He calls her the Hamburglar and she's his only companion. And yet 15 countries, 144 days and 10,000 kms later, Sean Jordan is not bored of his cream coloured Vespa. Especially since he's got to spend another 10 months with her before his globetrotting comes full circle.
Jordan, 34, has been a man on a mission ever since he decided to quit his humdrum job as a software techie and travel the world on his Vespa. Four months into this journey which began in Belgrade, Serbia, he's feeling better about his life. "I had been dabbling with this idea for more than five years, and then I suddenly felt the wanderlust kick in," he says. After working out a budget on the back of an envelope, Jordan felt he was ready. "It took me nearly three months to get things in order — the paper work, the money — and then quitting my job was all a part of it."
Why did he choose the Vespa? For starters, Jordan's love for Vespas began at home, in Montreal. But it was only in Europe that he bought himself one — "I'd say the greatest advantage of a Vespa is that everywhere I go, people are amused with what I'm doing."
Who's this guy?
Name Sean Jordan
Work: Former Software Engineer, current world traveller
Kms travelled 10,000
Journey started: June 20, 2010
Fastest speed travelled on the vespa:
GPS navigator, Phone, Netbook, small pocket camera
So far, the Hamburglar has given him trouble only once. And now that he's in India, he's making sure she's fixed up for the rest of his journey. Which is why he's spent more than two weeks in Delhi making sure she's back in great shape. As you read this, he's in Agra, at the Taj Mahal, the one place in India that he just "had to go to".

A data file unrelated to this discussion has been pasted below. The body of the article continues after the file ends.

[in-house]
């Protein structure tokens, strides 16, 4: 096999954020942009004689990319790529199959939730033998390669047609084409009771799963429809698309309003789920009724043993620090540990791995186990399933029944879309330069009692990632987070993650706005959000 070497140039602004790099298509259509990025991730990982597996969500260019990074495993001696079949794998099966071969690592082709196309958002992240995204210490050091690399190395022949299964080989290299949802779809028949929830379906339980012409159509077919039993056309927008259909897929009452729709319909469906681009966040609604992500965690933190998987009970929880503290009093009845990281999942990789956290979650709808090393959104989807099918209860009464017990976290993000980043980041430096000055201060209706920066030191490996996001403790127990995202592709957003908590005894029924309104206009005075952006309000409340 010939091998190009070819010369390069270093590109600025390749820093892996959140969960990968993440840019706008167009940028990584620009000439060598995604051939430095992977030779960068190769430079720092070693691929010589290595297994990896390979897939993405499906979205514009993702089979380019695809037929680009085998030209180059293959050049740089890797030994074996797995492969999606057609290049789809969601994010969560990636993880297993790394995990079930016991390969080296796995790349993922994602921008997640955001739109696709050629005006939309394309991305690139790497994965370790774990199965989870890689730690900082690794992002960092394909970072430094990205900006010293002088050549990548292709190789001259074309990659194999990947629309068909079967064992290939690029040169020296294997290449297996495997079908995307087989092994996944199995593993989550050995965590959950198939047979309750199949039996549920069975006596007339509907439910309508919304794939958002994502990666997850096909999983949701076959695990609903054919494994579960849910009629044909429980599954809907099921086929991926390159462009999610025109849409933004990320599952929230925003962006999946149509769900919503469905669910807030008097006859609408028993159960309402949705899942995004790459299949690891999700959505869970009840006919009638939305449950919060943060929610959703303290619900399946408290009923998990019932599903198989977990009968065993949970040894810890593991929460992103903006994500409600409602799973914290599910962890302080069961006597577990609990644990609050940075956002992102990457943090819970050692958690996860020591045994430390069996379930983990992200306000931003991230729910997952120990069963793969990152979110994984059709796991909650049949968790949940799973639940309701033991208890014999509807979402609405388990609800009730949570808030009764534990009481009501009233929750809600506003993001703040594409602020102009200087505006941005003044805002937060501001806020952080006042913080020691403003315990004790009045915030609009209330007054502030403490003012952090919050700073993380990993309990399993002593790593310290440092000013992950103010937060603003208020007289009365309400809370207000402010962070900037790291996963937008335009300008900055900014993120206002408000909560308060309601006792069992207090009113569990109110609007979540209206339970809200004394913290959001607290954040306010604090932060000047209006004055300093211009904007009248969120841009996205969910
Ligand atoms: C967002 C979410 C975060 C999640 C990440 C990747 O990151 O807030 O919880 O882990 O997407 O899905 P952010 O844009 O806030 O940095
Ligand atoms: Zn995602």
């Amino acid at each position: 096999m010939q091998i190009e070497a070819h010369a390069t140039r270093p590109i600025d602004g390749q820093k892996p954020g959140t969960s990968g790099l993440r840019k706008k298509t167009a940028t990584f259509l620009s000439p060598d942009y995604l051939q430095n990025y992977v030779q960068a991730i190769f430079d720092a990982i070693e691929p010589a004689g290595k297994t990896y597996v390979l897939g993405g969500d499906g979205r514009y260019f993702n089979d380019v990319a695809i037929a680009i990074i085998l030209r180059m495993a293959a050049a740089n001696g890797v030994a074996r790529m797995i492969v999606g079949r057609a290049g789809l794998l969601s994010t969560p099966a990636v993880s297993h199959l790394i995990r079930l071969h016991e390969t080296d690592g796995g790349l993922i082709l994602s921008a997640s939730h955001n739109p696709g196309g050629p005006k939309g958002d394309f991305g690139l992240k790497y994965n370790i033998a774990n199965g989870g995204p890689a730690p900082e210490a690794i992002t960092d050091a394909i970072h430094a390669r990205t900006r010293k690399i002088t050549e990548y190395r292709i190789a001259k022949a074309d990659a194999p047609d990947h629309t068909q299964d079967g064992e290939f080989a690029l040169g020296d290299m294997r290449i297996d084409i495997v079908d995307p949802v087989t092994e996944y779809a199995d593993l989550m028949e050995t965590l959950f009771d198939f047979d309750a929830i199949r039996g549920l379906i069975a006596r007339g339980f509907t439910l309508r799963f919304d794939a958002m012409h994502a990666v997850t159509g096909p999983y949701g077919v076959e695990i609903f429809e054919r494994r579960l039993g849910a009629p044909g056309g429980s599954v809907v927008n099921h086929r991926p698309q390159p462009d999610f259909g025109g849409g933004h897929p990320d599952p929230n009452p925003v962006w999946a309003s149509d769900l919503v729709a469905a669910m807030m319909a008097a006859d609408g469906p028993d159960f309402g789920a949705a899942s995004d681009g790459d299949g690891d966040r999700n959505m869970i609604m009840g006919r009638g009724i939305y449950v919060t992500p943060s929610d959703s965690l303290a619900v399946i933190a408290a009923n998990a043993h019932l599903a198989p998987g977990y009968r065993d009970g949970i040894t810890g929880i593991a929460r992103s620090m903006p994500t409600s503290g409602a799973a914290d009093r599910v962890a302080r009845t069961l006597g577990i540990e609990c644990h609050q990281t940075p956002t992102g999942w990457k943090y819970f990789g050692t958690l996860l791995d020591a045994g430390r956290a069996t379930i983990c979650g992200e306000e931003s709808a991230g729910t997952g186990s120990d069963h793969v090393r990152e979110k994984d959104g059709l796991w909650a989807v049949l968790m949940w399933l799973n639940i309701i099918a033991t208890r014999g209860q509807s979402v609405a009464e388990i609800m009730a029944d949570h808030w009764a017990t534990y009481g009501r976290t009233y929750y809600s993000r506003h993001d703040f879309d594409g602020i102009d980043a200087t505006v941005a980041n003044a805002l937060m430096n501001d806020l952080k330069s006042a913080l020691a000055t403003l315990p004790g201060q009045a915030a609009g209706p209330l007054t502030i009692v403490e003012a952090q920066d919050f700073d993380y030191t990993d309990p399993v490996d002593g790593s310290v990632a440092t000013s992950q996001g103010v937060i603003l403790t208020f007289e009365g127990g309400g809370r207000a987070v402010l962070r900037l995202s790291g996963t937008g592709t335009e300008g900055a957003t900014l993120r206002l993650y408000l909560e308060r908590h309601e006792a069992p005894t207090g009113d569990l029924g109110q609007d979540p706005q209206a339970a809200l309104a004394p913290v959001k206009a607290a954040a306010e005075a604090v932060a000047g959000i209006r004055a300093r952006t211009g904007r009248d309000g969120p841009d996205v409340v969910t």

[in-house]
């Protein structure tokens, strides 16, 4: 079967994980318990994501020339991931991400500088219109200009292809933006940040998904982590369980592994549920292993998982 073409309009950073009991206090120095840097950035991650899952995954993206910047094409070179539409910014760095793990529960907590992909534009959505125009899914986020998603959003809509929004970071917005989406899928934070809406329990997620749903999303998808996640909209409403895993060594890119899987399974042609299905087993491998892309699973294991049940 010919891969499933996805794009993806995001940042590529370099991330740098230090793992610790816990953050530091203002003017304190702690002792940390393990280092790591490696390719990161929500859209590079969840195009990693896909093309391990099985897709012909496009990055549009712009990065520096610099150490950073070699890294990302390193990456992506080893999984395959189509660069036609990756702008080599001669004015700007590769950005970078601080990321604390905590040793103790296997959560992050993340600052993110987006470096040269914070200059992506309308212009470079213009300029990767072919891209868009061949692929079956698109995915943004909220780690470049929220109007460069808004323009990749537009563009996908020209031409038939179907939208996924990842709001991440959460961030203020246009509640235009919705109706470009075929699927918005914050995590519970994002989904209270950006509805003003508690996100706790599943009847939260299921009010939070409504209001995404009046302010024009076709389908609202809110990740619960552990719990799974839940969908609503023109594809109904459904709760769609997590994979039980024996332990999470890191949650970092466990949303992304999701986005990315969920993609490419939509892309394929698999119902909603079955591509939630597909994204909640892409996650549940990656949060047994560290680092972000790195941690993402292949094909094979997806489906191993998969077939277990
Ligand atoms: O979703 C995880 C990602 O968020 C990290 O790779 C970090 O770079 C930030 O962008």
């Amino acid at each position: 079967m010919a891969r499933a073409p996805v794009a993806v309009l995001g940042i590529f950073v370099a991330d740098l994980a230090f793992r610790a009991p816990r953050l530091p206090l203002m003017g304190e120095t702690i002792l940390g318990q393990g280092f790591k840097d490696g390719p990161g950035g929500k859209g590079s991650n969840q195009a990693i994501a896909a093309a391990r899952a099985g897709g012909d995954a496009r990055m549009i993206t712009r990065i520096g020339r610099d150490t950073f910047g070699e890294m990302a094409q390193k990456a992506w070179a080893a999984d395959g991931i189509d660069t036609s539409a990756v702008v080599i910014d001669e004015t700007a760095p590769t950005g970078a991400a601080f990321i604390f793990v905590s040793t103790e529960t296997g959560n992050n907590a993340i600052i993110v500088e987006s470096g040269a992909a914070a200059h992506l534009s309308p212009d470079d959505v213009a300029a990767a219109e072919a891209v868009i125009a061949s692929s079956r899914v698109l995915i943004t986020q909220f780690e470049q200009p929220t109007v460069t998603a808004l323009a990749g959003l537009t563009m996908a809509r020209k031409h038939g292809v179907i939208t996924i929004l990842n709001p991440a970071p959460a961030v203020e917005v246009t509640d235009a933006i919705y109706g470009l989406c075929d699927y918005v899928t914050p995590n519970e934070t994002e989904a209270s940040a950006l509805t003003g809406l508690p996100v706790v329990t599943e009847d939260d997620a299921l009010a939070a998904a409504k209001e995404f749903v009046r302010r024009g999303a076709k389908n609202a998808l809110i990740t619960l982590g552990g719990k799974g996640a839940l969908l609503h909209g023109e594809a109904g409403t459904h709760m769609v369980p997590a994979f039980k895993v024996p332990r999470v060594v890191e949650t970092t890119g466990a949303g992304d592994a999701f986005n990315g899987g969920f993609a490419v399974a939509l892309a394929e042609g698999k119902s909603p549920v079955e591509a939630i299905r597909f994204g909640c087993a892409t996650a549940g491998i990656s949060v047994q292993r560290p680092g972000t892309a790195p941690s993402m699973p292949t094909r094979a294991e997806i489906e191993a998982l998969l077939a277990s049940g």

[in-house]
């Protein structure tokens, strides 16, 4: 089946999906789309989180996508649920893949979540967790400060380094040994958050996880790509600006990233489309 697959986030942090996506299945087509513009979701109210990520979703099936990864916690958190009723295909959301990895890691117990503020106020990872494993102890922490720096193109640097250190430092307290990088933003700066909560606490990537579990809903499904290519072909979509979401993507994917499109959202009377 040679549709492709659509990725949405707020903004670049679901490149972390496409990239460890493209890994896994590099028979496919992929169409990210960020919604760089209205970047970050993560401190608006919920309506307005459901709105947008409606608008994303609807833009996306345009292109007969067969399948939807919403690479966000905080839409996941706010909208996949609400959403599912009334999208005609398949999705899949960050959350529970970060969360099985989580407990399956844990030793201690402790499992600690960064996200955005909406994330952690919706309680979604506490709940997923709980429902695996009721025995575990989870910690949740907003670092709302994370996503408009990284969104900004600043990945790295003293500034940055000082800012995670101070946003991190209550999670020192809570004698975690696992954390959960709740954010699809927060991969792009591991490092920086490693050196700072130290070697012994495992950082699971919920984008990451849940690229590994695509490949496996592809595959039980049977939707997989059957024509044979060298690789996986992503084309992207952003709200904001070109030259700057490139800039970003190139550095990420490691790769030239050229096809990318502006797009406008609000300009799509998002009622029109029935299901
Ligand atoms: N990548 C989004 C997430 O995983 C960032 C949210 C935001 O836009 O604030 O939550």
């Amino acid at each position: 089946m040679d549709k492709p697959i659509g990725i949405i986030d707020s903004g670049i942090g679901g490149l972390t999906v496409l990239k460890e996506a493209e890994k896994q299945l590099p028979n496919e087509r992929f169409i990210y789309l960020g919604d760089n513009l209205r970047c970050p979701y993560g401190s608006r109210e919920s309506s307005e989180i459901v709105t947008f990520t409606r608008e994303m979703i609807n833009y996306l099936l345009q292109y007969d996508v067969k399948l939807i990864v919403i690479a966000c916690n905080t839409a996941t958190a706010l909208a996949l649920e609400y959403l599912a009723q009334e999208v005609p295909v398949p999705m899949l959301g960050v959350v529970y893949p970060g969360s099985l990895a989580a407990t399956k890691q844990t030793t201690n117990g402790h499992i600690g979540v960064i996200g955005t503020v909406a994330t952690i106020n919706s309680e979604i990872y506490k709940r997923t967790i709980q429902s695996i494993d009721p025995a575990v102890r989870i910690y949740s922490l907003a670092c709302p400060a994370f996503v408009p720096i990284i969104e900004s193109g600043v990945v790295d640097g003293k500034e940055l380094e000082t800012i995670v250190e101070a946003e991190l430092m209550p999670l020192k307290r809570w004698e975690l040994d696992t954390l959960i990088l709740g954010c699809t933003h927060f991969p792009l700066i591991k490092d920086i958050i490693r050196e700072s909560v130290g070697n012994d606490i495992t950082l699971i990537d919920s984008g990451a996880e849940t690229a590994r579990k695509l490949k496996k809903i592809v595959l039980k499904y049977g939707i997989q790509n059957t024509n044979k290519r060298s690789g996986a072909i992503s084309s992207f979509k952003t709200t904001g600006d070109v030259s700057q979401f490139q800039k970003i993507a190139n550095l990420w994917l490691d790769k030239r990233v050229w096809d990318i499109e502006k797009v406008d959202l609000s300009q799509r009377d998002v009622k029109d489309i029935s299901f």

Such a long journey
Up until now Jordan's had to face rough terrain in Russia, carry all his money in Iran and has had to bribe officials to get his bike from customs in India. But all in all, he's very happy with his progress. "I've made some great friends, eaten some awesome food and learnt a lot about all the countries I've visited so far," he says.
He's had to travel light. "I had to do a lot of preparation to get my load down to the bare minimum, especially the technological kind," says this former techie, whose carrying with him a GPS, a phone, a netbook and a pocket camera. "Plus am carrying a tent with me, that I can pitch whenever I feel too lazy to check into a guesthouse."
Jordan doesn't really know what he's going to do after his journey gets over. "Perhaps I'll write a book? I don't really know." What he does know however is that he wants to drive into his parents farm in Canada on his Vespa before he calls his quits with globetrotting. And after that? "I'll head back to Belgrade and make a new life-turning decision."
To read more about Jordan's travels, log on to his blog vespa360.com